Foals are born, usually at night to avoid predators, with legs that are nearly the size of an adult zebra. Social animals that favor safety in numbers, a dam in labor will temporarily leave the herd to give birth. After an hour of awkward first steps a young zebra is ready to join the rest its mother’s herd, which is usually under the rule of a dominant stallion. Foals usually stay with their mother for 16 months, pregnant or not.
7. The Seal
During the breeding season for seals, males (bulls) can get a little ornery. Females are instinctively drawn to dominant, stronger bulls, who assert their hormonal authority by mating with as many females as possible. How strong is this instinct for the fellas? A bull won’t leave the breeding grounds for anything — even to feed. Sex first, food later. Seals can reproduce in water or on land, but the birthing process is always on land and usually at the same breeding grounds where conception took place.
After a 9-to-10-month-long pregnancy, a single pup is born. What comes next is an action that is critical to the survival of the pup — the mother spins around to smell its offspring and allow the pup to smell her. The pup also gets a few maternal calls directed its way, sounds that it will use as vocal beacons as it grows. Should the new mom not recognize the smell of her pup, she will set aside her natural instinct to feed it and leave it to starve. If the pup passes the smell test, it can begin helping itself to milk from their mother. To help build up blubber, the milk is extremely fatty, and for one month following the birth the pup feasts while its mother stays by its side and doesn’t indulge in any food at all. Once mom leaves for a food run, the pup is on its own. It’ll have ingested enough milk to keep it going for approximately two weeks, at which point it instinctually heads to the water to feed.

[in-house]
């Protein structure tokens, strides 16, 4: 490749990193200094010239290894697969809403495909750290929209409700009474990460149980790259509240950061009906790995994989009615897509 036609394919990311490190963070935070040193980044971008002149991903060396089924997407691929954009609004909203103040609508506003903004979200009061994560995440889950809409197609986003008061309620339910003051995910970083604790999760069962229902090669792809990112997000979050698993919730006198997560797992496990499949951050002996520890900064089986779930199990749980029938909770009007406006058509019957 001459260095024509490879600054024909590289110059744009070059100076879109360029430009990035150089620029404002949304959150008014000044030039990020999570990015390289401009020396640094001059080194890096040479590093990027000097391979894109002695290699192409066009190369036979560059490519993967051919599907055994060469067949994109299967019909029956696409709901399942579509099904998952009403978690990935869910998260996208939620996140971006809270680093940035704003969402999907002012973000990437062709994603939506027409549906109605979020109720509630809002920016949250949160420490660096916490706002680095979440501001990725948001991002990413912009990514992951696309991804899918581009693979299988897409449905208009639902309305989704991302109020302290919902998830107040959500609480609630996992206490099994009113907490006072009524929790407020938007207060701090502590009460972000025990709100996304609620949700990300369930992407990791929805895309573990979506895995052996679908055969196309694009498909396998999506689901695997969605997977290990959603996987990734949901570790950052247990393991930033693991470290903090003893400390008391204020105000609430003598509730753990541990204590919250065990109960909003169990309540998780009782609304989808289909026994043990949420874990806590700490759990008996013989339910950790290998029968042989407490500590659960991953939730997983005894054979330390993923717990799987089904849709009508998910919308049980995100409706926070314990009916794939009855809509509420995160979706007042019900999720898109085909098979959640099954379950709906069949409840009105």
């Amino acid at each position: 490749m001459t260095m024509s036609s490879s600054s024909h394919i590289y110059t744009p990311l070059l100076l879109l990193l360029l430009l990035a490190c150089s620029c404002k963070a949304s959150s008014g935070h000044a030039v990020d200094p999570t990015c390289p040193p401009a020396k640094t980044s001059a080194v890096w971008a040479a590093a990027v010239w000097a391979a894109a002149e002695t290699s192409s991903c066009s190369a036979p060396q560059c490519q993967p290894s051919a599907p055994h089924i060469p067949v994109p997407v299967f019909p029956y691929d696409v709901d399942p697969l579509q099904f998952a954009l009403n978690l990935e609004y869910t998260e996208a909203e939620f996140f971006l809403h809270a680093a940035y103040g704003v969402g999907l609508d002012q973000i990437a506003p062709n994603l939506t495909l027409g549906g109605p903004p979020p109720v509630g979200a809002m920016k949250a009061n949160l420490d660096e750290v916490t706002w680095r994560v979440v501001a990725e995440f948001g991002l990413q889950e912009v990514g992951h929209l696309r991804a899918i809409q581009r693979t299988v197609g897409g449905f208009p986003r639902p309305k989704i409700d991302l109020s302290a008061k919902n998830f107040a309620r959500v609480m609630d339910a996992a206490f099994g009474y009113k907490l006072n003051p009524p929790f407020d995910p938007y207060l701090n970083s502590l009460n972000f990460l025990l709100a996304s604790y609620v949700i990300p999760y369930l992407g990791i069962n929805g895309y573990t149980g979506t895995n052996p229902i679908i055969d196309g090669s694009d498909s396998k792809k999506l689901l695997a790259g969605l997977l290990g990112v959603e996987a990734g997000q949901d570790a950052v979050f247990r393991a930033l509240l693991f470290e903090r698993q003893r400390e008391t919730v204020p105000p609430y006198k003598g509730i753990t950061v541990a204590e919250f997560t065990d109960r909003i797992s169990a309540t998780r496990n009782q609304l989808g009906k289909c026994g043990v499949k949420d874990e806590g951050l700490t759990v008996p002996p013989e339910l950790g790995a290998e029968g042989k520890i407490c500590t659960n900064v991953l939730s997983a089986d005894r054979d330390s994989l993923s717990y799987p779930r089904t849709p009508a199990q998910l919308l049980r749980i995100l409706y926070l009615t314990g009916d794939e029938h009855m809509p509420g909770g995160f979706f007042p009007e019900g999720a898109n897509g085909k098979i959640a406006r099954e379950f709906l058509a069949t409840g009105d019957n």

8. The Turtle